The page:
Town Square

Sunwalker pulls the plug on Livermore solar project

Original post made on May 21, 2021

Sunwalker Energy has withdrawn its application with Alameda County for a conditional use permit to develop a solar energy project in northern Livermore. Looming legal and policy issues, investor confidence and cost were among reasons.

Read the full story here Web Link posted Thursday, May 20, 2021, 8:09 PM


Posted by Michael Austin
a resident of Pleasanton Meadows
on May 21, 2021 at 11:59 am

Michael Austin is a registered user.

Who Pays for Your Solar Energy Generation?

Home owners that install solar panels tend to be in the upper income level.
Approximately 50% of the energy produced with solar panels on the roof is credited back to the homeowner that installed solar panels at regular retail price.

That retail price credit is passed on to other rate payers, people in lower income levels, in effect increasing the price they pay for their energy consumption.

Many of those people are renters, or home owners without solar panels on their roof, or homes that face the wrong direction. They all pay increased price for their energy consumption to supplement those who have installed solar panels on their roofs.

Posted by Pleasanton Parent
a resident of Pleasanton Meadows
on May 21, 2021 at 2:27 pm

Pleasanton Parent is a registered user.

Not understanding your point.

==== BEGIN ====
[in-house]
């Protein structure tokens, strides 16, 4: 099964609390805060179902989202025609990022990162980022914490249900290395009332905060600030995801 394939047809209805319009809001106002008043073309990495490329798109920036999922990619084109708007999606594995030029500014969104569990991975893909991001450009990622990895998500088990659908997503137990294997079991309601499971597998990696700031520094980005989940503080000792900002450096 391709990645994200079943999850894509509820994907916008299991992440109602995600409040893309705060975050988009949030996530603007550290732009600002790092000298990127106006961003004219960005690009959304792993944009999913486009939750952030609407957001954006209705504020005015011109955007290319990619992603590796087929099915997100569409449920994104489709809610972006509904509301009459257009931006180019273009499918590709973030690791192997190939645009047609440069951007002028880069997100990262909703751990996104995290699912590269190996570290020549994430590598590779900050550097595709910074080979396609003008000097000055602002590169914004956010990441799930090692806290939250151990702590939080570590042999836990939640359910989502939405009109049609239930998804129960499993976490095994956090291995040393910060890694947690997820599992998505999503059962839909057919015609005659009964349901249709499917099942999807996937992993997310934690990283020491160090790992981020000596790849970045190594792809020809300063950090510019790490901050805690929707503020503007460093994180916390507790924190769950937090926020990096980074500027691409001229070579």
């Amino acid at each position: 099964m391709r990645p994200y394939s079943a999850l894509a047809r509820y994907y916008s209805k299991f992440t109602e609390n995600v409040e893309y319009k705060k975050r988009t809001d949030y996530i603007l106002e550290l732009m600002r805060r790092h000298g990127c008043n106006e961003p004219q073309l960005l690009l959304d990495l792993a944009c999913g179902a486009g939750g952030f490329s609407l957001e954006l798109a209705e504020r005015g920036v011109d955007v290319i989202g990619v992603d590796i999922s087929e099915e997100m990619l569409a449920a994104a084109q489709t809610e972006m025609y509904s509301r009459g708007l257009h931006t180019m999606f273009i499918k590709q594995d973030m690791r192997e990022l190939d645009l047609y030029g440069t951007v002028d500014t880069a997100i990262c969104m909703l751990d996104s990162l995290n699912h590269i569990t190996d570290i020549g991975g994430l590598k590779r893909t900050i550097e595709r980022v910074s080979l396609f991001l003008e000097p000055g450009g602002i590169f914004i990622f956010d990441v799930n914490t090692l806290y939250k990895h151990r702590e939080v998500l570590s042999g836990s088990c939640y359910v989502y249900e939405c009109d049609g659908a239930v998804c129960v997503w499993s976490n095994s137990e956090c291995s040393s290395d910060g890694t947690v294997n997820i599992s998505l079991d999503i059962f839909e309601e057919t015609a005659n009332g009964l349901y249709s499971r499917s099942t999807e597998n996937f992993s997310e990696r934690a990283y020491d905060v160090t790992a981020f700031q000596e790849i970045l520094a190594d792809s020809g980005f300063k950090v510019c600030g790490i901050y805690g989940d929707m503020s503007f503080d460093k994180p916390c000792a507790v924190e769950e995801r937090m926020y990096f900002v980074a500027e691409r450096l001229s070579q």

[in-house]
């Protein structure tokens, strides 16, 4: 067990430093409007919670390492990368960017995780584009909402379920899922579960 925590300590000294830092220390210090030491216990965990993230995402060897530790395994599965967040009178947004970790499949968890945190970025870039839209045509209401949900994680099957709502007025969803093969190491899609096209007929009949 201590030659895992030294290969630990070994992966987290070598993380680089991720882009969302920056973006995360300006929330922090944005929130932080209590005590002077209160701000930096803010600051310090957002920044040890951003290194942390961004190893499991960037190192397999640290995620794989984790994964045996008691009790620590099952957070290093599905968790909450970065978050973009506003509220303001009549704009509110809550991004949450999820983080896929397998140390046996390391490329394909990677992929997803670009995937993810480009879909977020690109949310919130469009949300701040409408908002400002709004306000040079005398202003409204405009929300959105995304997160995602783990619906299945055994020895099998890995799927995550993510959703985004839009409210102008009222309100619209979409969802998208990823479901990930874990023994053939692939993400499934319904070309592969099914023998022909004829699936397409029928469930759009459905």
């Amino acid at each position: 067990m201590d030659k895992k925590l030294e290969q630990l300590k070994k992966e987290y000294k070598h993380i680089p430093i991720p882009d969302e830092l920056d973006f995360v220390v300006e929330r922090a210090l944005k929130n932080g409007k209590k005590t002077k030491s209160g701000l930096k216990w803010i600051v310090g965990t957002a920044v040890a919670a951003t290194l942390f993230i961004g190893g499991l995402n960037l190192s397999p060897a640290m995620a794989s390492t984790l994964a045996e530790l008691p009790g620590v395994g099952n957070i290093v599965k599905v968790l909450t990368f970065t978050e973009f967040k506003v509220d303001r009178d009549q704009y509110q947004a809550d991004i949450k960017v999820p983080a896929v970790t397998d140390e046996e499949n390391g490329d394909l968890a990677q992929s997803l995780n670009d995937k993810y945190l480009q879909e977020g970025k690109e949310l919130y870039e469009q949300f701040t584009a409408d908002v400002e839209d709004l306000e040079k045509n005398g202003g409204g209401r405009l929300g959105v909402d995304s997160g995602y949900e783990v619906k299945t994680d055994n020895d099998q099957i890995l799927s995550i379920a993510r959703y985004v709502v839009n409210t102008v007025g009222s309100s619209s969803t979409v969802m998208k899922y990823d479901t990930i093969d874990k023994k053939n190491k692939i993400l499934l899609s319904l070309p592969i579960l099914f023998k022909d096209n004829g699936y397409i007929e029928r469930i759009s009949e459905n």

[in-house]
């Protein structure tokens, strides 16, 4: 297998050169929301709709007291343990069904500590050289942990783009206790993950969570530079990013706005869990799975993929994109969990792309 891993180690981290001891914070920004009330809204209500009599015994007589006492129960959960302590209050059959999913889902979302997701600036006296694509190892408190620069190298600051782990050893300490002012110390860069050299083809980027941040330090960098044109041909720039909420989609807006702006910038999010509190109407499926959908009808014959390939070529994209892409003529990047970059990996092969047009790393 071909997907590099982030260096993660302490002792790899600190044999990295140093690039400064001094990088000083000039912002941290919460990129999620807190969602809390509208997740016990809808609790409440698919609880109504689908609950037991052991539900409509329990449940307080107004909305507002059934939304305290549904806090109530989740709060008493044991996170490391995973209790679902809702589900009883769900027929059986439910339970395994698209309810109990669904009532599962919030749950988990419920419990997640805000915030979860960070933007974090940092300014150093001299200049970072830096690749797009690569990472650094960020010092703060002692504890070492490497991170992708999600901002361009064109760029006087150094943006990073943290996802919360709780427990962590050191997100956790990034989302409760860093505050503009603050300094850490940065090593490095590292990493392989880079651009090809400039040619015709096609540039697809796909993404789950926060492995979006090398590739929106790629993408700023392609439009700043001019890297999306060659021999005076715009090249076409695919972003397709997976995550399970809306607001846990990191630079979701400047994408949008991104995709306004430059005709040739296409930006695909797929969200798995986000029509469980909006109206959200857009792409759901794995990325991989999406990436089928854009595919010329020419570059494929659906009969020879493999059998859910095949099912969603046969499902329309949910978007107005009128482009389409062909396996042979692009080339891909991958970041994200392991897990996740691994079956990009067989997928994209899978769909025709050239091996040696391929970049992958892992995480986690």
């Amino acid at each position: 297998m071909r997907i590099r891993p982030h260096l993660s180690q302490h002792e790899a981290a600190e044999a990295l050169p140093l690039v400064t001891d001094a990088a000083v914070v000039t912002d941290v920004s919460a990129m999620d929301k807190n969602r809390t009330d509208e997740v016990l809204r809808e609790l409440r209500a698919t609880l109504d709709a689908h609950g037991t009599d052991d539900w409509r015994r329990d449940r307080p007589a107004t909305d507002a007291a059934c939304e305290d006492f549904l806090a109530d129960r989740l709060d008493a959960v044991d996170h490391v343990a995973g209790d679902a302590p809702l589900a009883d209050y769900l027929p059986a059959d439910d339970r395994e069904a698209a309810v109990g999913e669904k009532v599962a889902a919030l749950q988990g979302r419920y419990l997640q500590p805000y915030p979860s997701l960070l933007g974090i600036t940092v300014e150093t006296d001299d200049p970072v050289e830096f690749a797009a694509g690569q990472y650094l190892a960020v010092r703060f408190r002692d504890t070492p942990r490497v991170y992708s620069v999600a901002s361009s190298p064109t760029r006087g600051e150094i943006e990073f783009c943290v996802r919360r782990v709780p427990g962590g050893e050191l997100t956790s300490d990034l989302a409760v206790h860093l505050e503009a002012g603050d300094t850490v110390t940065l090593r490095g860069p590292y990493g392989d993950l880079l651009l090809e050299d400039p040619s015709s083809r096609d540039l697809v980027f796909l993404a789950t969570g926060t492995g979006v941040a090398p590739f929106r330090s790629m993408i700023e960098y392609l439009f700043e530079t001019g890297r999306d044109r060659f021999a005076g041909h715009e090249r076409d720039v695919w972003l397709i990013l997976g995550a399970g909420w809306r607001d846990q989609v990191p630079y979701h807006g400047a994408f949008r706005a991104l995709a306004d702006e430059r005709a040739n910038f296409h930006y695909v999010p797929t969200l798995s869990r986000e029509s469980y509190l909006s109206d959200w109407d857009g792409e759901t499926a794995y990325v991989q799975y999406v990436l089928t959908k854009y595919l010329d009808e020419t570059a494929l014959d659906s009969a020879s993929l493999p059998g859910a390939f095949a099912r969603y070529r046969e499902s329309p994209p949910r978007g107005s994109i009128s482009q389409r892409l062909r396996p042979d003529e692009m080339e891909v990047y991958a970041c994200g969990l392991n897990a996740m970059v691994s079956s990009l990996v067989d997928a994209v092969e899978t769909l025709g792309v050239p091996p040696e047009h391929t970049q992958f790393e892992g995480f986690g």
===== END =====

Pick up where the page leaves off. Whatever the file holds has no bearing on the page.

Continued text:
Ca mandates X % renewable energy generation, utility companies can build that, or they can just buy it from homeowners that are installing panels anyway? In the end, its less expensive because utilities are buying back the excess at lower rates, can utilize the existing grid infrastructure, and homeowners are responsible for the maintenance of the equipment.

Payback on solar is still around 7+yrs for the homeowner.

Posted by Becky Dennis
a resident of Foxborough Estates
on May 24, 2021 at 10:55 am

Becky Dennis is a registered user.

Pleasanton Parent is, I believe, correct regarding the homeowner, power company, climate win-win. We invested in a high end solar system. Much to our delight, it paid for itself in less than 7 years.
However, a word of caution to homeowners. Solar technology is new. Our panels (supposedly good for 25 years) began to fail in less than 10 years, and the entire system had to be replaced. Though still under warranty, processing our claim with the manufacturer (the original dealer had long since gone out of business) took almost 2 years. Expect manufacturers’ warranty work to take a back seat to their new solar installations. Many unreturned calls and emails, scheduling difficulties, inexperienced crews, and installation mistakes all showed we were a low priority compared to new sales. Finally our solar generating capacity was returned. But between September 2019 and January 2021 we had to pay the full PG&E electric rate.
Lessons learned: When you install solar, save all the associated documents. Closely monitor your system’s performance. As with all developing technology offered in the free market, hopes and hype may be high, but product failure is not unusual. Protect yourself.